Kick starting the New Week with these words of wisdom. Read: Philippians 4:10-19 Bible in a Year: Psalms 1-3; Acts 17:1-15 I have learned to be content whatever the circumstances. —Philippians 4:11 Mary was widowed and facing serious health challenges when her daughter invited her to move into the new “granny apartment” attached to her home. Although it would involve leaving friends and the rest of her family many miles away, Mary rejoiced in God’s provision. Six months into her new life, the initial joy and contentment threatened to slip away as she was tempted to grumble inwardly and doubt whether the move was really God’s perfect plan. She missed her Christian friends, and her new church was too far away to get to independently. Then she read something that the great 19th-century preacher Charles Spurgeon had written. “Now contentment is one of the flowers of heaven, and it must be cultivated,” he pointed out. “Paul says . . . ‘I have learned to be content,’ as if he didn’t know how at one time.” Mary concluded that if an ardent evangelist like Paul, confined to prison, abandoned by friends, and facing execution could learn contentment, then so could she. “I realized that until I could learn this lesson, I wouldn’t enjoy those things God had planned,” she said. “So I confessed my inward grumbling and asked for His forgiveness. Soon after that a newly retired lady asked if I would be her prayer partner, and others offered me a ride to church. My needs for a ‘soul friend’ and greater mobility were wonderfully met.” —Marion Stroud Are there areas of life where you need to learn contentment? Ask God to help you now. God doesn’t always change our circumstances, but He will change us. INSIGHT: Ephesians, Philippians, Colossians, and Philemon are generally known as the Prison Epistles. Philippians was likely written during Paul’s first Roman imprisonment in ad 59-61. This context makes Paul’s declaration of contentment all the more striking. Dennis Moles

Friday, July 8, 2016

Our Chief Task

We have made it to the end of the week it's FRIDAY! We have enter into the 7th month of the New Year which is July as we take a moment to reflect on ALL that has transpired let take a moment to reflect on these words Read: Matthew 7:12-23 Bible in a Year: Job 36-37; Acts 15:22-41 I am the way and the truth and the life. No one comes to the Father except through me. —John 14:6 When a British scholar called on the world’s religions to work together for worldwide unity, people everywhere applauded. Pointing out that the major religions share a belief in the Golden Rule, she suggested, “The chief task of our time is to build a global society where people of all persuasions can live together in peace and harmony.” Jesus cited the Golden Rule in His Sermon on the Mount: “Do to others what you would have them do to you” (Matt. 7:12). In the same sermon, He said, “Love your enemies and pray for those who persecute you” (5:44). Putting those radical commands into practice would indeed go a long way toward peace and harmony. But immediately following the Golden Rule, Jesus called for discernment. “Watch out for false prophets,” He warned. “They come to you in sheep’s clothing, but inwardly they are ferocious wolves” (7:15). Respect for others and discernment of the truth go hand in hand. If we have the truth, we have a message worth telling. But God extends to everyone the freedom to choose Him or reject Him. Our responsibility is to lovingly present the truth and respect the personal choice of others just as God does. Our respect for others is vital to winning their respect. It’s an important step in gaining an opportunity to convey the message of Jesus, who said, “I am the way and the truth and the life” (John 14:6). —Tim Gustafson Father in heaven, help us to see each individual as uniquely made in Your image and worthy of our love and respect. Show Your love through our lives in some small way today. Love people; love the truth. INSIGHT: Today’s reading comes from what we call the Lord’s Sermon on the Mount (Matt. 5-7). This was His first major teaching address and captured many of the values that are to be characteristic of a wisely lived life. Beginning with the Beatitudes (5:3-12), Christ expressed principles on witness (5:13-16), the law (5:17-20), relationships with people (5:21-48), relationship with God (6:1-18), attitudes toward possessions and needs (6:19-34), the need for self-examination (7:1-6), trust in God (7:7-14), and spiritual dangers (7:15-29). The Sermon on the Mount is a masterpiece of preaching, and its truths are timeless. Dennis Fisher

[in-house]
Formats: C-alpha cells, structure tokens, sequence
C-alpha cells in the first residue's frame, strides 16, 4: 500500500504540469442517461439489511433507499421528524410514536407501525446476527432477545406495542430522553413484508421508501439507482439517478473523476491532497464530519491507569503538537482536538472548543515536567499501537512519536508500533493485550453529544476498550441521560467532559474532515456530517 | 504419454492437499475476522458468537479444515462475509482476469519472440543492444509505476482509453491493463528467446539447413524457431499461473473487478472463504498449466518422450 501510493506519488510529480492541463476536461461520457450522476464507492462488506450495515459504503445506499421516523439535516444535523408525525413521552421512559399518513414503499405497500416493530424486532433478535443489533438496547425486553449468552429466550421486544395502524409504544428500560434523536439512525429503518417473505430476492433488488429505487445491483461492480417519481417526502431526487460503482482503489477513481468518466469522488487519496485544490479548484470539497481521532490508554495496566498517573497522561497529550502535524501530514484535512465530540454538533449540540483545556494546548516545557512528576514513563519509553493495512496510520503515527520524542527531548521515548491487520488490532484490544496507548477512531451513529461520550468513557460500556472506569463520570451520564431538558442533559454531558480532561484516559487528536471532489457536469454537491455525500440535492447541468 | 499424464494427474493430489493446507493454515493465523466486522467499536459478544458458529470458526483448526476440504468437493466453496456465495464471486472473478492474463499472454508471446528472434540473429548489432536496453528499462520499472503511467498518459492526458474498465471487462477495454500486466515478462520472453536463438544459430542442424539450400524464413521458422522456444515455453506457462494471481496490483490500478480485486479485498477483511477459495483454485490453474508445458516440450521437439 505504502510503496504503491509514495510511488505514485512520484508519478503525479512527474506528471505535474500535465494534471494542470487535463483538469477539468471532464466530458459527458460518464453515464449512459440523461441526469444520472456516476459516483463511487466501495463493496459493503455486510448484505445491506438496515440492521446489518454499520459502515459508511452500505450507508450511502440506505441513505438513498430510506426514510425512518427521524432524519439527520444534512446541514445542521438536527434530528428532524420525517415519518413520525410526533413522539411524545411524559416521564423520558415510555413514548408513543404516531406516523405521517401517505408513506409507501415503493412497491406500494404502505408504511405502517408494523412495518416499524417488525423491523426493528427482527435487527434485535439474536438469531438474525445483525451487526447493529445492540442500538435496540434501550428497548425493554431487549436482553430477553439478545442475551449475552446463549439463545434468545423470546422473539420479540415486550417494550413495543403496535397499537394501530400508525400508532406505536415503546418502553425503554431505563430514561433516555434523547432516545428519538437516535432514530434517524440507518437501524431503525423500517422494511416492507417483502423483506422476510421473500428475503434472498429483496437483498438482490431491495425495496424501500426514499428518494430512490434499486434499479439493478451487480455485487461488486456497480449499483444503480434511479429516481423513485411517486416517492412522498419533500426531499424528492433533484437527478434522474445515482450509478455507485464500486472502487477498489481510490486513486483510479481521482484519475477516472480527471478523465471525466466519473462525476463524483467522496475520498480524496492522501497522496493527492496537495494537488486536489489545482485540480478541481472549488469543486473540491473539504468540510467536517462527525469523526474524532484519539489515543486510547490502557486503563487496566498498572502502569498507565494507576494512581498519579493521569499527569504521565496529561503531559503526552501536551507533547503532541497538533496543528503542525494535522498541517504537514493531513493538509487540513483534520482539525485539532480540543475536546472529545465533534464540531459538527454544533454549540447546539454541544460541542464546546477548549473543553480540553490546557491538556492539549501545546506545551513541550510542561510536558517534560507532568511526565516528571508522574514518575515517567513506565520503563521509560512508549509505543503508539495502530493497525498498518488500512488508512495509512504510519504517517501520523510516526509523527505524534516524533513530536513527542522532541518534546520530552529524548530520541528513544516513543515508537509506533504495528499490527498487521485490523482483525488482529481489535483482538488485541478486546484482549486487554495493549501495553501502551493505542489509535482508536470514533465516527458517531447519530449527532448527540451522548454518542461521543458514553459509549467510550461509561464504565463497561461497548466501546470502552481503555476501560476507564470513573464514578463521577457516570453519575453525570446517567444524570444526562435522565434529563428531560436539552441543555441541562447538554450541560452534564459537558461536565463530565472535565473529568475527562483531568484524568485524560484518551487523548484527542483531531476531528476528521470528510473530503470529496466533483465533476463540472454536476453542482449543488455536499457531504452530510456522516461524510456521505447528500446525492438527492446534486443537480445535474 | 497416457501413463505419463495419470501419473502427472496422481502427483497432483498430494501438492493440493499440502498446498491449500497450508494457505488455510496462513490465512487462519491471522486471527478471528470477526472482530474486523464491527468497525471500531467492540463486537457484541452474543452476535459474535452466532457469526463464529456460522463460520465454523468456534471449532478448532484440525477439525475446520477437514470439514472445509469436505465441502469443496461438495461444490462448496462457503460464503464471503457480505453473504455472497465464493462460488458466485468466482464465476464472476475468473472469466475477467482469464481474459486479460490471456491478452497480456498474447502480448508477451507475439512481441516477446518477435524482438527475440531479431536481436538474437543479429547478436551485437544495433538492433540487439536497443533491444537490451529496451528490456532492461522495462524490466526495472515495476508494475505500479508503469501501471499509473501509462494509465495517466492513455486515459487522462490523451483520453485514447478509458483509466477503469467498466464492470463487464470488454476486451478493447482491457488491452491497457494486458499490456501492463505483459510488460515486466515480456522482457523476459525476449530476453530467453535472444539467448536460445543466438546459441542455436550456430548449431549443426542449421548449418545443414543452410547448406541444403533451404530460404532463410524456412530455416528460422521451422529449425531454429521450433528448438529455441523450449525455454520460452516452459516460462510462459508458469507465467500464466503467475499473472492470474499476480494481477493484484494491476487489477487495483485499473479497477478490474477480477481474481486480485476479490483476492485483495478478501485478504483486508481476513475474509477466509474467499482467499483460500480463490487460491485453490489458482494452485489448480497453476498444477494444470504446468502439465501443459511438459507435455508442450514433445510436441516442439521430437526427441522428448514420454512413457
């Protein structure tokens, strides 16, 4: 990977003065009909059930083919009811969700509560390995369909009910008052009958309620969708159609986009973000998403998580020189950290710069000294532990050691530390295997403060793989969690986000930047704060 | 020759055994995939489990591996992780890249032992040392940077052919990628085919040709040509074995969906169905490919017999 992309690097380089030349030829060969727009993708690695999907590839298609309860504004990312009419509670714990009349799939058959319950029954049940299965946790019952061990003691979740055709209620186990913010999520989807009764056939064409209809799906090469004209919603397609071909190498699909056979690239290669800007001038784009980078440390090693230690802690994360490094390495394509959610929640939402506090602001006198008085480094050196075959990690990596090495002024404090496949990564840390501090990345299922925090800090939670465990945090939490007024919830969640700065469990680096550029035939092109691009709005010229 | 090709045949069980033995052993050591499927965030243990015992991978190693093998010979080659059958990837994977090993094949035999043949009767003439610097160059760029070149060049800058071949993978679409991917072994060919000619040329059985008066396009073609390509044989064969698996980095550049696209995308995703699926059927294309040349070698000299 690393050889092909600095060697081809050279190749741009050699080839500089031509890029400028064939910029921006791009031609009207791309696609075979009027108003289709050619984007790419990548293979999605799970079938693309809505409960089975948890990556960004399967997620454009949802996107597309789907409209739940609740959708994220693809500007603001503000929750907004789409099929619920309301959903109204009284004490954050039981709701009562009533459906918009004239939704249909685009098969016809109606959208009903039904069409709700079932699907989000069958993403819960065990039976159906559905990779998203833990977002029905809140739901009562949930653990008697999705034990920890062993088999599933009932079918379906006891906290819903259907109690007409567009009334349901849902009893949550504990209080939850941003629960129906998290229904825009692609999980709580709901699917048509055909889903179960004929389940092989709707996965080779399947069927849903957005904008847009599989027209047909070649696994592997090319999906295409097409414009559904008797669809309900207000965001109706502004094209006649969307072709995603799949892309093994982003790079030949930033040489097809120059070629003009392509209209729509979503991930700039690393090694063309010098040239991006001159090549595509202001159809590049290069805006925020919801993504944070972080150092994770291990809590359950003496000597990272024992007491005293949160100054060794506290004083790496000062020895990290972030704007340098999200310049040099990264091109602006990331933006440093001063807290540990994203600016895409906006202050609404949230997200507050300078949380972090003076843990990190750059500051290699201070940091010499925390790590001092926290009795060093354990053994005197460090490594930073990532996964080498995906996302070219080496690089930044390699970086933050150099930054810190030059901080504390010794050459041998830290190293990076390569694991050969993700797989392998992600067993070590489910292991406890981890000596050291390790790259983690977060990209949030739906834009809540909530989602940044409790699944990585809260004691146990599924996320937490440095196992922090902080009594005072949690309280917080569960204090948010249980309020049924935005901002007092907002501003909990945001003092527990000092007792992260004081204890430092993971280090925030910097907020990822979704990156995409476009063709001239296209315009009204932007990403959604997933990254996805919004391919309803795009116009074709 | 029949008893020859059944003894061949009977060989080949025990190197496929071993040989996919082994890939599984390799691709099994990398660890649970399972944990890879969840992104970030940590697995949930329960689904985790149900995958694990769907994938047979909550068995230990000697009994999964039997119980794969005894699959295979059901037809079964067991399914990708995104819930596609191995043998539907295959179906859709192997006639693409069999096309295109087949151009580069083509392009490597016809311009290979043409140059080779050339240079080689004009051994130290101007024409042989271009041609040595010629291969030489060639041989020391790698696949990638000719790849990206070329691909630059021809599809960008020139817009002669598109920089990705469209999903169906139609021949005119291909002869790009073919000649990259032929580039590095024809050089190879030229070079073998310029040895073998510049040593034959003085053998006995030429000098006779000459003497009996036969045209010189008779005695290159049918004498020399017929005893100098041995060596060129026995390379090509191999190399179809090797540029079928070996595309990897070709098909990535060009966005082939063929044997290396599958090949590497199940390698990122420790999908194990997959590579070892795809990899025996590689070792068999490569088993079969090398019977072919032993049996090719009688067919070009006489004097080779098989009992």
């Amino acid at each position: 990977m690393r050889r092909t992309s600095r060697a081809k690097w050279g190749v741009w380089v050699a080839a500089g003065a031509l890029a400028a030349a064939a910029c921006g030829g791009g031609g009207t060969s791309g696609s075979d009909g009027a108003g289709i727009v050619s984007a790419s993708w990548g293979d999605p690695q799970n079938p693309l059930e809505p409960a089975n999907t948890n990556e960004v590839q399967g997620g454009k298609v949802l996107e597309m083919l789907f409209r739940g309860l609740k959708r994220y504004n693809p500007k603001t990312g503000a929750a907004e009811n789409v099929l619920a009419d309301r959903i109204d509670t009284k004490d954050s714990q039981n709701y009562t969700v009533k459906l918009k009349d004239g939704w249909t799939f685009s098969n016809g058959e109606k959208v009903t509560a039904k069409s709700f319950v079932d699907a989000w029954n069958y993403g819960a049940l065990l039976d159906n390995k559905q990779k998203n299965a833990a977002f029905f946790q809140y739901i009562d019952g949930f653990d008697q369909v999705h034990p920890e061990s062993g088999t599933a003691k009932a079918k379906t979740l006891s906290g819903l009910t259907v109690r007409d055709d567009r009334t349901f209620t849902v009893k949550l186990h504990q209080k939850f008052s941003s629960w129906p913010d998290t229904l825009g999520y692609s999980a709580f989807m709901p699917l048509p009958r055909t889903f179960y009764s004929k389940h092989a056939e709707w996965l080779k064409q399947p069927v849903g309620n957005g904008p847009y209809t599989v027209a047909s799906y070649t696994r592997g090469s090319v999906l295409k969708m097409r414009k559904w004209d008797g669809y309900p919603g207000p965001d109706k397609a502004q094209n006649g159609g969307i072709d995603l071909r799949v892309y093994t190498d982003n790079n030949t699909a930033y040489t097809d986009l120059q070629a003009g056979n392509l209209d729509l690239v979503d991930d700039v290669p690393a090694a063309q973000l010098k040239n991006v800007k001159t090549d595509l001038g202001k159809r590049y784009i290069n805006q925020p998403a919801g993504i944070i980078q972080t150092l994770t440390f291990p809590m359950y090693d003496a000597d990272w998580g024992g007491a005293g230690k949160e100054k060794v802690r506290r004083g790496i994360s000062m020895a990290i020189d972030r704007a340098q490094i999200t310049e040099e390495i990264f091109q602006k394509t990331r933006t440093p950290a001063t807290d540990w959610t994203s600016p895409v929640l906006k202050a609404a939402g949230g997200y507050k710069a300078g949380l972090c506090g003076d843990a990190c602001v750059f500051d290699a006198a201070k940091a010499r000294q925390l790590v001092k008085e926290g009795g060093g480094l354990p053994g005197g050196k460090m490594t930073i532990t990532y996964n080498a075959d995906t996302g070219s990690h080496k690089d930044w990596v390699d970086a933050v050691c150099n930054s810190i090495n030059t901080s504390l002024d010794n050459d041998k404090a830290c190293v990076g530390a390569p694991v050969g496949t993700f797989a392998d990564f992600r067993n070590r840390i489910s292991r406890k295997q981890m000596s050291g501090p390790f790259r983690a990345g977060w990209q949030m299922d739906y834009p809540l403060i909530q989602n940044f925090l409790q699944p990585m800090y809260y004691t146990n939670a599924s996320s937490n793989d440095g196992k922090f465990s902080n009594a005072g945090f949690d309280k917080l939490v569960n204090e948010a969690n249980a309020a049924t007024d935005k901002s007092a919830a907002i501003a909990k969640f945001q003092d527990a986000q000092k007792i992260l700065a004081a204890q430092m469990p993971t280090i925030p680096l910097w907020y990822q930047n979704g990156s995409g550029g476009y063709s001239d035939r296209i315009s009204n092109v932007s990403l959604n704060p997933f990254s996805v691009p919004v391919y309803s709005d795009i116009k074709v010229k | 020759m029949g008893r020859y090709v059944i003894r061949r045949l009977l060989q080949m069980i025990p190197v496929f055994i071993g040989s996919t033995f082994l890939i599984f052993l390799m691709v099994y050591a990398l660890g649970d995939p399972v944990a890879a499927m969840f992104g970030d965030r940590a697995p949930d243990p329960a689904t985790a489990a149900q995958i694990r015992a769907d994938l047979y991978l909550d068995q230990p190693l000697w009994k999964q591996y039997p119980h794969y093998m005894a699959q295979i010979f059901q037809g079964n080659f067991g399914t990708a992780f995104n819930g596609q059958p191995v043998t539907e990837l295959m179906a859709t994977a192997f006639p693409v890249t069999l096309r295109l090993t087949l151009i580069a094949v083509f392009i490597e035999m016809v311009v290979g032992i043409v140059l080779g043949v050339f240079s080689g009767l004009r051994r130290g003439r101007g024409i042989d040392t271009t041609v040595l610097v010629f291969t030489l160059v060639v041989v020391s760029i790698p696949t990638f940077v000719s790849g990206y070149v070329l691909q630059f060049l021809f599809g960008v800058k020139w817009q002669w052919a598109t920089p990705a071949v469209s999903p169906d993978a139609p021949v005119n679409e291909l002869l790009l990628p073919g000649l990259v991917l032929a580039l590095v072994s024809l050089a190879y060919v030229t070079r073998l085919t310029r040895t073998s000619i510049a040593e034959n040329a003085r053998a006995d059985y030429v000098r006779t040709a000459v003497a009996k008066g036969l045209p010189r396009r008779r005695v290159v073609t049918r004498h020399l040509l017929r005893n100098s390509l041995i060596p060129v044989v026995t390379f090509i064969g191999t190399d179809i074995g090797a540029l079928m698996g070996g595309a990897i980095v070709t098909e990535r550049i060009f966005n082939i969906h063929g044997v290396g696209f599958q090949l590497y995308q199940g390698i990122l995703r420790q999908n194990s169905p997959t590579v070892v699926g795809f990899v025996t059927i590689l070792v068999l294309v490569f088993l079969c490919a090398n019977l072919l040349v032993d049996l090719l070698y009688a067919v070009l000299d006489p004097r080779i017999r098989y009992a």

Monday, July 4, 2016


As America Celebrates it's 240th Birthday Let's take a moment to be Thankful and Grateful that God truly has blessed America. Enjoy this time reflecting with Family & Friends. Wishing every one a HAPPIE 4TH JULY! Hope U're enjoying the holiday weekend May it be Blessed.